This combination of high purchase intent and a high uniqueness is considered the “sweet spot” for new product concept development. If you’re interested in more specifics concerning product concept development and survey results from Datassential, send me an email. Or, to find producers that distribute precooked hard-boiled eggs and other precooked egg products to start creating protein snack pack concepts, try checking our online Egg Product Buyer’s Guide

2016-12-19 08:08:44
 

Whole eggs tell complete story in baking sector

While formulators find great value in the functional properties supplied by separated egg ingredients, such as egg whites or egg yolks, whole eggs operate with great efficiency in multiple baking applications.

The baking sector encompasses a wide variety of formats, from bread and rolls to pastries and desserts. Euromonitor estimated the total 2015 international baked goods market at $339 billion in sales.

Historically, baked goods rely on a few simple ingredients. Depending on the finished product the list often includes flour, sugar, eggs, butter or shortening, milk or water, leaveners and flavoring. From that list, whole eggs can contribute multiple functional and organoleptic properties to the vast majority of baked goods such as cakes.

Liquid whole eggs are approximately 74 percent moisture and contribute moisture to cake batter. In addition, while flour helps build cake structure, eggs are almost equally as important to a cake’s structure. The proteins within eggs when physically mixed and heated unfold or denature. The proteins then form a cross-linked network to hold in gases, creating a relatively stable foam of tiny air bubbles, which help create the crumb structure in the baked cake. Carotenoids in the yolk contribute to the golden brown crust or exterior and for a yellow cake, the color of the cake interior. In addition, eggs act as an emulsifier in the complex oil-in-water emulsion phase of cake mixing, supporting cake texture and eating quality.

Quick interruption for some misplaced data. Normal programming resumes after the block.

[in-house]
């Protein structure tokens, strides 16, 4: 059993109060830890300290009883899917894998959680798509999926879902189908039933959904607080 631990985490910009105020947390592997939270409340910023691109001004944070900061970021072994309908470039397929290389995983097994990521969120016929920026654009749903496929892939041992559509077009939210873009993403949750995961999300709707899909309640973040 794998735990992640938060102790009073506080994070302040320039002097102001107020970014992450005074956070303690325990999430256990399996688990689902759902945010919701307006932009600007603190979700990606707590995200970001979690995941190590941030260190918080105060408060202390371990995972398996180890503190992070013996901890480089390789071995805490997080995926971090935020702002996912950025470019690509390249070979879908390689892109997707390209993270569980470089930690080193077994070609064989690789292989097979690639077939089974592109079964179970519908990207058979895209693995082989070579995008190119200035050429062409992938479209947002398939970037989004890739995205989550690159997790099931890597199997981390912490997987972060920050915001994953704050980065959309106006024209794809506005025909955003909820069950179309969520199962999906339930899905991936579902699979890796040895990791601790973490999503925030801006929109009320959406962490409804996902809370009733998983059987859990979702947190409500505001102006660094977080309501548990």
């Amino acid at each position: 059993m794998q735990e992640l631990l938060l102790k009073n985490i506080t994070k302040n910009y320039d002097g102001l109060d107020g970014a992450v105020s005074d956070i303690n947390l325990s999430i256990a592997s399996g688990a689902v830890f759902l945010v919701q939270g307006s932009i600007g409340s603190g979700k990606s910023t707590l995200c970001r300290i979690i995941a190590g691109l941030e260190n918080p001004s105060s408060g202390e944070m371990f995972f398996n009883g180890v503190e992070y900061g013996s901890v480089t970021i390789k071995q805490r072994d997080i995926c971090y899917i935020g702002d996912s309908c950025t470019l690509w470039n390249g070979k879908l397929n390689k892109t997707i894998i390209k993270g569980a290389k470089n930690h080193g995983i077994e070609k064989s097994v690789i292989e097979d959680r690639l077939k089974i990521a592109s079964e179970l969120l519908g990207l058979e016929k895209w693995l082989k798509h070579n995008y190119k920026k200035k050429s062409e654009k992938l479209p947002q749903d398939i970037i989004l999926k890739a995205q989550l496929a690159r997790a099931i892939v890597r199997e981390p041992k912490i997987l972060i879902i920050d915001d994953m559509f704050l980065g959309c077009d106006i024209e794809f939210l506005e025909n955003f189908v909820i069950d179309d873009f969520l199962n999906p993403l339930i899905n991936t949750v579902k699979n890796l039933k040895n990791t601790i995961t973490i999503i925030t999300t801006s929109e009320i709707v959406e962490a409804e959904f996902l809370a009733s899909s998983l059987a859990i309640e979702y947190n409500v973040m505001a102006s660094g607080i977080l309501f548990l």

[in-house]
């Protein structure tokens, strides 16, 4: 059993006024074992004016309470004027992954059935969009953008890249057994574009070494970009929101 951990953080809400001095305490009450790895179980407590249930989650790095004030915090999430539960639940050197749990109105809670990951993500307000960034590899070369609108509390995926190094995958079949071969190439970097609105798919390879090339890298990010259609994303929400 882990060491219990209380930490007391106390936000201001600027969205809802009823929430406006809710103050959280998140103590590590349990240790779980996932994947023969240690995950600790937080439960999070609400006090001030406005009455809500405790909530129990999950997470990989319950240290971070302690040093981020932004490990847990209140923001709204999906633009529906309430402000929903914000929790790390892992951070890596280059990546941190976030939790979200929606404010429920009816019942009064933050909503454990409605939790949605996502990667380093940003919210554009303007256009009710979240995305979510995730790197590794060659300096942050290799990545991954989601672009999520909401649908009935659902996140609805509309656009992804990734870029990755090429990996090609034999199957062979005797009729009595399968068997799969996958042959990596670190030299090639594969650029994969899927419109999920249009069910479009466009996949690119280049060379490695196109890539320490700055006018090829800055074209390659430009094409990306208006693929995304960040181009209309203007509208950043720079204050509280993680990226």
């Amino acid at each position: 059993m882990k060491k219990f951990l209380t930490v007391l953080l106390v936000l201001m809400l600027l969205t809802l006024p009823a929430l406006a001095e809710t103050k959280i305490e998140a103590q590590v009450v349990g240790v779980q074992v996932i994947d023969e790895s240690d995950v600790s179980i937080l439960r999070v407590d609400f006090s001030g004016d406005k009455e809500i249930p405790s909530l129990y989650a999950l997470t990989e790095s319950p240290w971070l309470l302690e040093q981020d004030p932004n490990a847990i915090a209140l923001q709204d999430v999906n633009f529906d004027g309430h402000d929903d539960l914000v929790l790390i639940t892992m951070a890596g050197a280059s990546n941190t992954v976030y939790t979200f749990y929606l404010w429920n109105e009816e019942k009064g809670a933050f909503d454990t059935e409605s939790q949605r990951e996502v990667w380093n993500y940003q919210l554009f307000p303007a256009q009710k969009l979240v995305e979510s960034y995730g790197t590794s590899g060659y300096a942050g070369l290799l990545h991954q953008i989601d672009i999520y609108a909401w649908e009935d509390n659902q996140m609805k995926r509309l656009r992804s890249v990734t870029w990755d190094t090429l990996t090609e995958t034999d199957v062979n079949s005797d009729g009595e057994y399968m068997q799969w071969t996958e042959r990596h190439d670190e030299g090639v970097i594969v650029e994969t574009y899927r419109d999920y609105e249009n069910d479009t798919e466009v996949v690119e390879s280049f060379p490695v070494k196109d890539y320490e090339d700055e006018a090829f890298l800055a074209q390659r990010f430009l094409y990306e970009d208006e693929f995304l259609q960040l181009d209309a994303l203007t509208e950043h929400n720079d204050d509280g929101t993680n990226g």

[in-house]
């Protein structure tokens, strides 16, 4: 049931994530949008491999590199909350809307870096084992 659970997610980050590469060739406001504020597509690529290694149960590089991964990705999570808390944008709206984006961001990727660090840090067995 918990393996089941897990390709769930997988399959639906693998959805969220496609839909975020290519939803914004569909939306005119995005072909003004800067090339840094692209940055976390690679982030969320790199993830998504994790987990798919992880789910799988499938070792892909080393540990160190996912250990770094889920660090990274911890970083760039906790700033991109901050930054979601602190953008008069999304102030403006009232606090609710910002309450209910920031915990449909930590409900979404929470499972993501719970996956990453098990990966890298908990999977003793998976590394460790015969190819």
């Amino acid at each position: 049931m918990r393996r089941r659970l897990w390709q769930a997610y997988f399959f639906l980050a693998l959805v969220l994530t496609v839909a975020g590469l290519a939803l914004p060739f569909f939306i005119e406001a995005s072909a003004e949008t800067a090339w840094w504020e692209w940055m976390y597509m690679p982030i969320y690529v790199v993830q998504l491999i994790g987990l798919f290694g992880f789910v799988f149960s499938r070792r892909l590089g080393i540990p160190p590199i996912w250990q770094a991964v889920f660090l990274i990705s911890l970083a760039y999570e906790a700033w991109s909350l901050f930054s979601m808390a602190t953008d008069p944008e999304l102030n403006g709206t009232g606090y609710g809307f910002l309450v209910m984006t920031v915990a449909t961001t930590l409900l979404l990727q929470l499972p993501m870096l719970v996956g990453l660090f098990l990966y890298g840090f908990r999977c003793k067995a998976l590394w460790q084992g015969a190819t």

Whole eggs aid with flavor development in cakes, without lending any strong or off-putting flavors themselves. Whole eggs, especially the fat in the yolk, act as an effective flavor carrier to allow fat-soluble flavoring ingredients, such as vanilla extract, more prominence. Whole eggs also help interfere with starch retro gradation to prevent or delay staling. And the natural lipids in egg yolks and whole eggs help create a moist, supple eating quality.

For whole eggs in baked goods, obviously one or more functional benefits carry greater prominence depending on the format of the baked good. For example, in cheesecake, with flour completely or primarily absent, that style of confection relies principally upon eggs for its structure, with the coagulative properties supporting the rich, dense cheese filling.

We have a library of videos that can supply more information about egg functionality within baking and other types of applications. Simply visit www.AEB.org/TechTalk Videos. 

2016-12-05 15:27:37
 

Eggs make the grade under new smart snacks ruling

Like many other parents, I’ve spent hours planning and packing healthy lunches and snacks for my children to take with them to school. Apples, oranges and grapes featured frequently, as did hard-boiled eggs, packed alongside some pepper or mustard for flavoring. Now eggs can make their way to the classroom on their own.  

Final guidelines issued recently by the USDA Food and Nutrition Service under its Smart Snacks Rule qualifies eggs, specifically hard-boiled eggs, as an option for healthy snacks and a la carte offerings in schools. In a change from earlier renditions of the rule, this final rule exempts whole eggs from limits on both total fat and saturated fat.

Drawing on recommendations from the Institute of Medicine and existing voluntary standards already implemented by thousands of schools around the country, this rule carefully balances science-based nutrition guidelines with practical and flexible solutions to promote healthier eating in schools.  In fact, the final rule’s preamble specifically cites the 2015-2020 Dietary Guidelines for Americans that identifies eggs as “nutrient dense” and includes eggs in its recommended healthy eating patterns. Schools can include hard-cooked or hard-boiled eggs as snacks or menu items, as long as no fat has been added to them.

One large egg contains varying amounts of 13 essential vitamins and minerals plus six grams of protein for just 70 calories, leading to its designation as a nutrient dense food.